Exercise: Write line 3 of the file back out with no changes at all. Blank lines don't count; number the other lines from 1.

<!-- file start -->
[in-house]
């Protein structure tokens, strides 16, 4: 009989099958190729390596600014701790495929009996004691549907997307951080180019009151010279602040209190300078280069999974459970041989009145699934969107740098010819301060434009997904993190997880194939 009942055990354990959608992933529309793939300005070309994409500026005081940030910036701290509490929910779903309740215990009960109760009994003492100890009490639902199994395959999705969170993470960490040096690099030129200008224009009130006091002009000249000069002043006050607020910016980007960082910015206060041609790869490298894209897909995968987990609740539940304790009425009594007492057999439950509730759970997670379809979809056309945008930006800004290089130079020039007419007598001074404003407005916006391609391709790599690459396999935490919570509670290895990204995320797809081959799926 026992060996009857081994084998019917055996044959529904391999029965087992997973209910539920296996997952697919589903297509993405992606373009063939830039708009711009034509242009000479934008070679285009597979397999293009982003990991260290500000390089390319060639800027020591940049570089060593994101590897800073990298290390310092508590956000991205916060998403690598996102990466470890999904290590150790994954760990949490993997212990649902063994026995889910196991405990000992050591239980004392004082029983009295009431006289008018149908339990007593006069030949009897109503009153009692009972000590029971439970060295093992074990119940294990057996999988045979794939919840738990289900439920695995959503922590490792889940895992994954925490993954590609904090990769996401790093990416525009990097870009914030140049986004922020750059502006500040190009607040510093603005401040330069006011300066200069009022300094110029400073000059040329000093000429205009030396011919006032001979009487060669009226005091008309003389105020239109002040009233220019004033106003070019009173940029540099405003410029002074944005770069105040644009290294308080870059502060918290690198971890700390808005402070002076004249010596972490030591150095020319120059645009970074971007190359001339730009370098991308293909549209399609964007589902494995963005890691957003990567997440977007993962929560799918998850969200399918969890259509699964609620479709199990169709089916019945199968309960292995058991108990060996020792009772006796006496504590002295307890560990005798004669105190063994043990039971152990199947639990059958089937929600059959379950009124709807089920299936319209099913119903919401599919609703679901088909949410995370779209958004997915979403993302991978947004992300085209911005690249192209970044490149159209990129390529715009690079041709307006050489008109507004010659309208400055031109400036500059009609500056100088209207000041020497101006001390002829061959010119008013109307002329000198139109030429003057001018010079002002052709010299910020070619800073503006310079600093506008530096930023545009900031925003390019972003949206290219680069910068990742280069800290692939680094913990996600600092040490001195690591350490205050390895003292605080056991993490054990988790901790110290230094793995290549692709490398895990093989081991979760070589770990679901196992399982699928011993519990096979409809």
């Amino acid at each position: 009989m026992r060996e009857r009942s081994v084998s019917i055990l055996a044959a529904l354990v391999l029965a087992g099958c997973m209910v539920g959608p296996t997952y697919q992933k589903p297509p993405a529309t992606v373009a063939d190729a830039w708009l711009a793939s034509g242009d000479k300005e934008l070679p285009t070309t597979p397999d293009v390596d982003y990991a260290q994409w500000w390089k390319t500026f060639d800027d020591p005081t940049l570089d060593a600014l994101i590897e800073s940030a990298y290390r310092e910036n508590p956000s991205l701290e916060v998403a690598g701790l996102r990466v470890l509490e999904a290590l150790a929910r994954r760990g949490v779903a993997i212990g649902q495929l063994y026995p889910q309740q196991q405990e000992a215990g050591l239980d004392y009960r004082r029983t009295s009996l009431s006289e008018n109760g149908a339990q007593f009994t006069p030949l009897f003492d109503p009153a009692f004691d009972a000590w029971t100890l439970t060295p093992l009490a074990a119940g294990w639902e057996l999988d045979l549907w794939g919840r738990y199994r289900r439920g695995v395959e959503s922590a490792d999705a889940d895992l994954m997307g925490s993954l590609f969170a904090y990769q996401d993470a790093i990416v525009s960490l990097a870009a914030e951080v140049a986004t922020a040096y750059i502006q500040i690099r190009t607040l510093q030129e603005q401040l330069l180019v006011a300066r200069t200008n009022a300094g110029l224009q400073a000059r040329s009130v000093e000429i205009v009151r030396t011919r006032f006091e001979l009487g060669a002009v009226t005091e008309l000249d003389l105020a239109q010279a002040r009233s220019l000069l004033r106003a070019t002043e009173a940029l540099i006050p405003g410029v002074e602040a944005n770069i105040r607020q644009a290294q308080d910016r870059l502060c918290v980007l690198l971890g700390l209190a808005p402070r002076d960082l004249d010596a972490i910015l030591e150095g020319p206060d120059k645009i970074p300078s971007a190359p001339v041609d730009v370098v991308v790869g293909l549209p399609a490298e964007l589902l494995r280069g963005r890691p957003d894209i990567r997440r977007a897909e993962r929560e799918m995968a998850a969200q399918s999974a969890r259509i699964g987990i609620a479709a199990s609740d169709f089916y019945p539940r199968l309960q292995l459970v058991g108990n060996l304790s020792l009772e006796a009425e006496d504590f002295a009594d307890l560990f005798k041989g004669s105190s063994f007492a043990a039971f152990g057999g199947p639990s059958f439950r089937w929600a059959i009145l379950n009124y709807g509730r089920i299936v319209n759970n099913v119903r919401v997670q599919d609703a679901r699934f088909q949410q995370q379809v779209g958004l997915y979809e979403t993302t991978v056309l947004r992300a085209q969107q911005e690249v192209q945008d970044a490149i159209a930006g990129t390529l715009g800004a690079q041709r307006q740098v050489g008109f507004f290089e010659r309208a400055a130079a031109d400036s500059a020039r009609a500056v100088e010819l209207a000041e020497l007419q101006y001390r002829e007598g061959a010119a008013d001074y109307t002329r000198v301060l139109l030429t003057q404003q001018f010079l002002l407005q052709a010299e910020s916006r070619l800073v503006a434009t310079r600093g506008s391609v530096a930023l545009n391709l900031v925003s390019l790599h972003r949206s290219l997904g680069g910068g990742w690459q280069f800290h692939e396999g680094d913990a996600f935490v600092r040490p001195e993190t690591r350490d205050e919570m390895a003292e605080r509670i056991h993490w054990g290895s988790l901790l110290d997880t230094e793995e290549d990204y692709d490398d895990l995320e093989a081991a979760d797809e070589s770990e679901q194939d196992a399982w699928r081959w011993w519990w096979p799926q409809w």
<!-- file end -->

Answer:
């Amino acid at each position: 009989m026992r060996e009857r009942s081994v084998s019917i055990l055996a044959a529904l354990v391999l029965a087992g099958c997973m209910v539920g959608p296996t997952y697919q992933k589903p297509p993405a529309t992606v373009a063939d190729a830039w708009l711009a793939s034509g242009d000479k300005e934008l070679p285009t070309t597979p397999d293009v390596d982003y990991a260290q994409w500000w390089k390319t500026f060639d800027d020591p005081t940049l570089d060593a600014l994101i590897e800073s940030a990298y290390r310092e910036n508590p956000s991205l701290e916060v998403a690598g701790l996102r990466v470890l509490e999904a290590l150790a929910r994954r760990g949490v779903a993997i212990g649902q495929l063994y026995p889910q309740q196991q405990e000992a215990g050591l239980d004392y009960r004082r029983t009295s009996l009431s006289e008018n109760g149908a339990q007593f009994t006069p030949l009897f003492d109503p009153a009692f004691d009972a000590w029971t100890l439970t060295p093992l009490a074990a119940g294990w639902e057996l999988d045979l549907w794939g919840r738990y199994r289900r439920g695995v395959e959503s922590a490792d999705a889940d895992l994954m997307g925490s993954l590609f969170a904090y990769q996401d993470a790093i990416v525009s960490l990097a870009a914030e951080v140049a986004t922020a040096y750059i502006q500040i690099r190009t607040l510093q030129e603005q401040l330069l180019v006011a300066r200069t200008n009022a300094g110029l224009q400073a000059r040329s009130v000093e000429i205009v009151r030396t011919r006032f006091e001979l009487g060669a002009v009226t005091e008309l000249d003389l105020a239109q010279a002040r009233s220019l000069l004033r106003a070019t002043e009173a940029l540099i006050p405003g410029v002074e602040a944005n770069i105040r607020q644009a290294q308080d910016r870059l502060c918290v980007l690198l971890g700390l209190a808005p402070r002076d960082l004249d010596a972490i910015l030591e150095g020319p206060d120059k645009i970074p300078s971007a190359p001339v041609d730009v370098v991308v790869g293909l549209p399609a490298e964007l589902l494995r280069g963005r890691p957003d894209i990567r997440r977007a897909e993962r929560e799918m995968a998850a969200q399918s999974a969890r259509i699964g987990i609620a479709a199990s609740d169709f089916y019945p539940r199968l309960q292995l459970v058991g108990n060996l304790s020792l009772e006796a009425e006496d504590f002295a009594d307890l560990f005798k041989g004669s105190s063994f007492a043990a039971f152990g057999g199947p639990s059958f439950r089937w929600a059959i009145l379950n009124y709807g509730r089920i299936v319209n759970n099913v119903r919401v997670q599919d609703a679901r699934f088909q949410q995370q379809v779209g958004l997915y979809e979403t993302t991978v056309l947004r992300a085209q969107q911005e690249v192209q945008d970044a490149i159209a930006g990129t390529l715009g800004a690079q041709r307006q740098v050489g008109f507004f290089e010659r309208a400055a130079a031109d400036s500059a020039r009609a500056v100088e010819l209207a000041e020497l007419q101006y001390r002829e007598g061959a010119a008013d001074y109307t002329r000198v301060l139109l030429t003057q404003q001018f010079l002002l407005q052709a010299e910020s916006r070619l800073v503006a434009t310079r600093g506008s391609v530096a930023l545009n391709l900031v925003s390019l790599h972003r949206s290219l997904g680069g910068g990742w690459q280069f800290h692939e396999g680094d913990a996600f935490v600092r040490p001195e993190t690591r350490d205050e919570m390895a003292e605080r509670i056991h993490w054990g290895s988790l901790l110290d997880t230094e793995e290549d990204y692709d490398d895990l995320e093989a081991a979760d797809e070589s770990e679901q194939d196992a399982w699928r081959w011993w519990w096979p799926q409809w």